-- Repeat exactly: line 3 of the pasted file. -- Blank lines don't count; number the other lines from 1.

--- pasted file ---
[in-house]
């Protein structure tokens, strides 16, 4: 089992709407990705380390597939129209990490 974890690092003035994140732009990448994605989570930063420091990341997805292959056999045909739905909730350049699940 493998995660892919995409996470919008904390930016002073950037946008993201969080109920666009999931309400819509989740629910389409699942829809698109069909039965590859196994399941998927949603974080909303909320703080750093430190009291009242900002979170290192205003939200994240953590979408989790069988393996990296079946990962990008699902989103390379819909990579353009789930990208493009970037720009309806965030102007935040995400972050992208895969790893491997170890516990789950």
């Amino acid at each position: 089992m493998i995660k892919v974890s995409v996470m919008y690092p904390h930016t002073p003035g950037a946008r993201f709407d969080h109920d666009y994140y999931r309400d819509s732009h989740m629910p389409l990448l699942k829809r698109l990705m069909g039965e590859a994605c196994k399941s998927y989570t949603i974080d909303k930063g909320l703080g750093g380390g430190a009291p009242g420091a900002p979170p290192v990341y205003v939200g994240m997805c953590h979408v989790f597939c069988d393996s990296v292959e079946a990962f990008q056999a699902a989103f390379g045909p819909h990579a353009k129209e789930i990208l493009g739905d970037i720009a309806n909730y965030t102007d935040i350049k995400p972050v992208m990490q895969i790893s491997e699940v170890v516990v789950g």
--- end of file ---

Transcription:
């Amino acid at each position: 089992m493998i995660k892919v974890s995409v996470m919008y690092p904390h930016t002073p003035g950037a946008r993201f709407d969080h109920d666009y994140y999931r309400d819509s732009h989740m629910p389409l990448l699942k829809r698109l990705m069909g039965e590859a994605c196994k399941s998927y989570t949603i974080d909303k930063g909320l703080g750093g380390g430190a009291p009242g420091a900002p979170p290192v990341y205003v939200g994240m997805c953590h979408v989790f597939c069988d393996s990296v292959e079946a990962f990008q056999a699902a989103f390379g045909p819909h990579a353009k129209e789930i990208l493009g739905d970037i720009a309806n909730y965030t102007d935040i350049k995400p972050v992208m990490q895969i790893s491997e699940v170890v516990v789950g």